The safest destination part 1

| February 20, 2020

Dickson Igwe, Senior political contributor

In an increasingly dangerous and insecure world, safe travel destinations carry a value that ‘’ is worth their weight in gold.’’ Safety adds value to any tourism brand.  

In a recent article on safe destinations, a travel blog and traveler magazine described the Virgin Islands- British- as exceedingly safe for travelers. In fact, the British Virgin Islands are at the top of the safe destinations list worldwide, and is the safest destination in the Caribbean.

It was a very heartwarming read for this writer who remembers the Virgin Islands of the late 1980s, where leaving a wallet or handbag lying on the car seat in Road Town, with the key in the ignition, was no concern for the car owner, who expected to return to his vehicle with nothing stolen, and everything intact.

In the Virgin Islands of the early nineties, residents never had to lock their doors, or shut their windows, even when they were out during the day or in bed at night. Sadly those days are long gone. Still, the country is placed in the ‘’exceedingly safe’’ travel destination, category.

Now, this was a much glossed over news story on travel safety but it is potentially a huge advertising boost for the British Virgin Islands, and ‘’safest destination on earth’’ should be effectively leveraged as part of the Tourist Board’s global marketing strategy. Safety and security sell big in tourism.

Now! There is no greater factor that impacts quality of life, more than safety. Safety and security determine life quality in every way imaginable, and in every parameter of human existence.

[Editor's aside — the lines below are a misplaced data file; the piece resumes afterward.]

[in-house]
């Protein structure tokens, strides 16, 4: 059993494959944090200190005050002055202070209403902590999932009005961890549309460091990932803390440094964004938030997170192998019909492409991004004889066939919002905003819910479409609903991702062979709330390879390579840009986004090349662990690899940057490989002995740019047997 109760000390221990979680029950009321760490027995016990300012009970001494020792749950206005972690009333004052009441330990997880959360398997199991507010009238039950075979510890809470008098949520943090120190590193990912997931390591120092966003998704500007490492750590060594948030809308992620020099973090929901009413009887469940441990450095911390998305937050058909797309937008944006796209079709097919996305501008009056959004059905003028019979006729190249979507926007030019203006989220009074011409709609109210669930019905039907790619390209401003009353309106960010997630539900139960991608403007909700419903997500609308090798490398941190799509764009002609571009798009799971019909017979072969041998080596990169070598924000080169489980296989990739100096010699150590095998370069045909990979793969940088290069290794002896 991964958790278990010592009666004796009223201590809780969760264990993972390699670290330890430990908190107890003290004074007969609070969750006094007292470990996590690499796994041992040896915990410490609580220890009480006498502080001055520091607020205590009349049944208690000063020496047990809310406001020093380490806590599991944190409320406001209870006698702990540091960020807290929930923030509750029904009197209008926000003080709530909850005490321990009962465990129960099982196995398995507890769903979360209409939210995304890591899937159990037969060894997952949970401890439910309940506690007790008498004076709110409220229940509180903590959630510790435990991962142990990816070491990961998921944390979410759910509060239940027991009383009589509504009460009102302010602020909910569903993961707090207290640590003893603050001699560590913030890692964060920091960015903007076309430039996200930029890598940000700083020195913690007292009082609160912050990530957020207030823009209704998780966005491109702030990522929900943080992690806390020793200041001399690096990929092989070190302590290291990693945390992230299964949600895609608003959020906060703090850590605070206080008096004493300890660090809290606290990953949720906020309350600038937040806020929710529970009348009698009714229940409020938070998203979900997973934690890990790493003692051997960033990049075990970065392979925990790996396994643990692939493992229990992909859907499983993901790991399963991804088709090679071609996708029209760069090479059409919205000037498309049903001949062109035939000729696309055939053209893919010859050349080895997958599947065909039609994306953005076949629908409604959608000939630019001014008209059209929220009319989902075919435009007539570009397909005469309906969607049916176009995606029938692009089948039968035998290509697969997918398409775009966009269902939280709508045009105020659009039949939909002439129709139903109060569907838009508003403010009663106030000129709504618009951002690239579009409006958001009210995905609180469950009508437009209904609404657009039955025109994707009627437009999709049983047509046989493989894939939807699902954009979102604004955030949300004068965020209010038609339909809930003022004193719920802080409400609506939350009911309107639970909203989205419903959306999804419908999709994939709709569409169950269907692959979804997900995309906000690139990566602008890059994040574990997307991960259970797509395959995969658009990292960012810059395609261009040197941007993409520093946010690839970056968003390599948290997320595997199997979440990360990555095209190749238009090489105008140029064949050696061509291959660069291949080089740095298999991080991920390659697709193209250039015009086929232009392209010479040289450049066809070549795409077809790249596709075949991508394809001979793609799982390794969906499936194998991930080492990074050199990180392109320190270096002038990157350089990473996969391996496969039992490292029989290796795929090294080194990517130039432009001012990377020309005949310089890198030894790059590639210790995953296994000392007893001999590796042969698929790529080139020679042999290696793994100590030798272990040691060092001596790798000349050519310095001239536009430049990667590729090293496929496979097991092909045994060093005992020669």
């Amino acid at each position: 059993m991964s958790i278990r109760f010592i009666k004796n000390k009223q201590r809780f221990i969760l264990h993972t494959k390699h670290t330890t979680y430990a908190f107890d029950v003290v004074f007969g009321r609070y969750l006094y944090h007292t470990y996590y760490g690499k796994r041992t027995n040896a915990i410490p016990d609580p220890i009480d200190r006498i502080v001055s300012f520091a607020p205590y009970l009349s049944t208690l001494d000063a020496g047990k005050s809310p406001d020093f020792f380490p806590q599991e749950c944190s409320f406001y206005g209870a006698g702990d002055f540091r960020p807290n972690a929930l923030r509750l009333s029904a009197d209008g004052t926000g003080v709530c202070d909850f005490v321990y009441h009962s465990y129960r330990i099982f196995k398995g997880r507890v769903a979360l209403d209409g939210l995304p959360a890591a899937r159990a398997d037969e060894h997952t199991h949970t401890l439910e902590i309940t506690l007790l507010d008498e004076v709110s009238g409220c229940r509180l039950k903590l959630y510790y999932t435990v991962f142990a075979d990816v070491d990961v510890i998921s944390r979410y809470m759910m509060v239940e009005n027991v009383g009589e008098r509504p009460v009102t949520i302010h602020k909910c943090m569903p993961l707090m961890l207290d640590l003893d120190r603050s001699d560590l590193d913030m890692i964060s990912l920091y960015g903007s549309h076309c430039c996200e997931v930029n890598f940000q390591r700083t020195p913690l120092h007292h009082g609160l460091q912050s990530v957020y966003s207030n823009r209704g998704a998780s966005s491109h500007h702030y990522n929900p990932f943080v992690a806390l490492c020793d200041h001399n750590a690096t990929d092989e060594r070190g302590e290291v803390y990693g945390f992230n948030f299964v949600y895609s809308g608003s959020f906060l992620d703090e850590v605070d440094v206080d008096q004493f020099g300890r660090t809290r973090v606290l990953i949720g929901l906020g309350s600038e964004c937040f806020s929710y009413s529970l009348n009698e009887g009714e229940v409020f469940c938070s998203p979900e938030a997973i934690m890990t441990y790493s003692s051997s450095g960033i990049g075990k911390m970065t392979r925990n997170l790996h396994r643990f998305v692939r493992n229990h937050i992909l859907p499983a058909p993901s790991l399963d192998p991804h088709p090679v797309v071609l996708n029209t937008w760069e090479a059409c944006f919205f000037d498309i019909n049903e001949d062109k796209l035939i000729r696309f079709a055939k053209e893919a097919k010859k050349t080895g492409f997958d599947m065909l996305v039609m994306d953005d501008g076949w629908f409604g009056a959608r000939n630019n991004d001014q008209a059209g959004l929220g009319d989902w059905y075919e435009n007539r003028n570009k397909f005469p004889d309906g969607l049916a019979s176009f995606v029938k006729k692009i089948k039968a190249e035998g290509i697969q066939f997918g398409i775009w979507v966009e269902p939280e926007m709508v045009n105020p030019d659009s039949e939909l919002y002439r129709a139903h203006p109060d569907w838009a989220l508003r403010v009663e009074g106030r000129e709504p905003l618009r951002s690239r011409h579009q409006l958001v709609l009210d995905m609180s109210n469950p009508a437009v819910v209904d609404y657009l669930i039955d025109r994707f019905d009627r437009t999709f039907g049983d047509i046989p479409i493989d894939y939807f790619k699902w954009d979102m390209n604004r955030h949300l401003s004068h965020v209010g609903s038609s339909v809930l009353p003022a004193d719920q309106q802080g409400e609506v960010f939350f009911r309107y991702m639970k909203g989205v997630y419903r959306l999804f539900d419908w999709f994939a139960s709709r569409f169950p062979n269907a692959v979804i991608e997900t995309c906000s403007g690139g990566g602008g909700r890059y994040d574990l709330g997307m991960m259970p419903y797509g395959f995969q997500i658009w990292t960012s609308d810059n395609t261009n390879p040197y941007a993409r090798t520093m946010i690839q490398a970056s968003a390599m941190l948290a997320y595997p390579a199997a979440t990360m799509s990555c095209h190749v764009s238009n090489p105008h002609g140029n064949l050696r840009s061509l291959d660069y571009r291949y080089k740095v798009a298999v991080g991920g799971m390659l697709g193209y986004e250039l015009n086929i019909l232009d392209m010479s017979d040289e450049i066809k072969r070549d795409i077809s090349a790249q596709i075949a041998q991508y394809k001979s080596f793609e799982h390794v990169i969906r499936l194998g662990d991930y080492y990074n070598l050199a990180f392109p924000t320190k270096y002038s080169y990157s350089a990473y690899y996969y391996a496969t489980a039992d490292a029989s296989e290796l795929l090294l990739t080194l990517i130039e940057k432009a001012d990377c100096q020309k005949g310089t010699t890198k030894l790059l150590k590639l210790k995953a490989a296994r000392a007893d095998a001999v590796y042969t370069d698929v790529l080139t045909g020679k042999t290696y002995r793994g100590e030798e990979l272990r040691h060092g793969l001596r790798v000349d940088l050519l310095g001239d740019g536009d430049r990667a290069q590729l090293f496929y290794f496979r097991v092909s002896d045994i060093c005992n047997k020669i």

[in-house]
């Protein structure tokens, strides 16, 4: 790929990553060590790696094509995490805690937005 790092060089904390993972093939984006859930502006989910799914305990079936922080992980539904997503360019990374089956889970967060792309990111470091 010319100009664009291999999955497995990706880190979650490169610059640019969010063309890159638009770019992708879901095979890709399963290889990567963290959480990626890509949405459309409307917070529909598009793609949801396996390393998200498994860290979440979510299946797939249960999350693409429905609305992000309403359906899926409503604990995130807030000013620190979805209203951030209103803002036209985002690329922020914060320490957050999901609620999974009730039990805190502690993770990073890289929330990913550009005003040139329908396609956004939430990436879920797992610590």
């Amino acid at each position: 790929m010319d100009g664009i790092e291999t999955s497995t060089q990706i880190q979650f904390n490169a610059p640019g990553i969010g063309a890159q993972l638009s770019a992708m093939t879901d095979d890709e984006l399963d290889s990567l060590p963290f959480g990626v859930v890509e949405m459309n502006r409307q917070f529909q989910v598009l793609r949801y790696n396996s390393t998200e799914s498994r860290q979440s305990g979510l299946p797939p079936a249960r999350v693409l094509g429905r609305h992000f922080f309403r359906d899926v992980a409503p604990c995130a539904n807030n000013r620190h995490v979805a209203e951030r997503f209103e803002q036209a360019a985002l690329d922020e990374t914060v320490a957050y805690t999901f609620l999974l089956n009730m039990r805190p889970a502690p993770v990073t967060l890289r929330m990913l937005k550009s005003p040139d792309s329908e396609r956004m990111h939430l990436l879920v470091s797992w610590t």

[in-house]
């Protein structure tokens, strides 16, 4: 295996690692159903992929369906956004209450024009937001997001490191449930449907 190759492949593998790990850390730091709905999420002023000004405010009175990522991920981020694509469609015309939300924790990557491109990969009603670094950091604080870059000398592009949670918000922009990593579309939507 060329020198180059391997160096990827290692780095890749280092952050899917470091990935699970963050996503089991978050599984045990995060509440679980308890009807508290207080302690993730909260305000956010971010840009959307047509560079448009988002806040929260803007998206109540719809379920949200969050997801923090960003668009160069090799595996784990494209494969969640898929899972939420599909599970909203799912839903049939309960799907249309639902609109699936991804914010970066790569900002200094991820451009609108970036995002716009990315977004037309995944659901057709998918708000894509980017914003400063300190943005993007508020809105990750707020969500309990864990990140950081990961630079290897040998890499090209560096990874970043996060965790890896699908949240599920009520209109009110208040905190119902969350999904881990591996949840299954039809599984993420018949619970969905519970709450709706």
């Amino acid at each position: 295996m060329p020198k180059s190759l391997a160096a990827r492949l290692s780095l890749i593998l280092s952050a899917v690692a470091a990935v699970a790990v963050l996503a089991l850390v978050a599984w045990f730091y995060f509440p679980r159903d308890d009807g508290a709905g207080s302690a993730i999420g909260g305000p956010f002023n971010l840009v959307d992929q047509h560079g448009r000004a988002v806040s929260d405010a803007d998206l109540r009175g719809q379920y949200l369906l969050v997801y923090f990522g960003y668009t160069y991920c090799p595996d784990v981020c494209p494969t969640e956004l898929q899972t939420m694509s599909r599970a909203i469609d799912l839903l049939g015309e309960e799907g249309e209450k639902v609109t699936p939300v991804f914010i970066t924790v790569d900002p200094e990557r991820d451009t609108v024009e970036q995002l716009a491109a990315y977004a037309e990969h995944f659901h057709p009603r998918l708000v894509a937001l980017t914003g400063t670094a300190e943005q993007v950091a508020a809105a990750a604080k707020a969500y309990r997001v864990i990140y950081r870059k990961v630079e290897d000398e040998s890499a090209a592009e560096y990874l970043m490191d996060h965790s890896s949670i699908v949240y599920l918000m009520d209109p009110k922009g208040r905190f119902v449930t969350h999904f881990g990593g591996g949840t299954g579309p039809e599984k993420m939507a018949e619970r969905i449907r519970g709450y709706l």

For example, the placing of health and safety at work at the top of the priorities list for managers is pointer to the vital importance of safety for Joe Public.

Then, safe infrastructure and safe work practices are a measure of the safety of schools, hospitals, roads, parks, and the list is endless. Safety and security directly impact the quality of the services a country’s government and businesses provide.

Airline safety is top priority for the aviation industry.  Placing safety at the core of the airline business is another example of the critical importance of safety. Air safety is at the pinnacle of the management culture in the airline industry for obvious reasons. In fact, the stress on airline safety has turned flying into an exceedingly safe form of travel in spite of the rare airplane crash.

On average, there are 93,000 daily flights originating from about 9,000 airports around the world. At any given time, there are between 8,000 and 13,000 planes in the air around the globe. And the airplane crash is nearly unheard of these days, in spite of the vastness of the air travel industry.

Safety is a critical factor for the commercial health of the airline industry. An airline with a poor safety record will swiftly find itself in the hands of the liquidator.

And so it is with countries and their tourism. No one wants to travel to an unsafe destination. A destination may possess awesome geography and the friendliest people. However, one terrorist incident or a highly publicized series of robberies and murders can swiftly send that country’s tourism into the doldrums.

To be continued 

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Category: African Caribbean, Culture & Society

About the Author (Author Profile)

Dickson Igwe is an education official in the Virgin Islands. He is also a national sea safety instructor. He writes a national column across media and has authored a story book on the Caribbean: ‘The Adventures of a West Indian Villager’. Dickson is focused on economics articles, and he believes economics holds the answer to the full economic and social development of the Caribbean. He is of both West African and Caribbean heritage. Dickson is married with one son.

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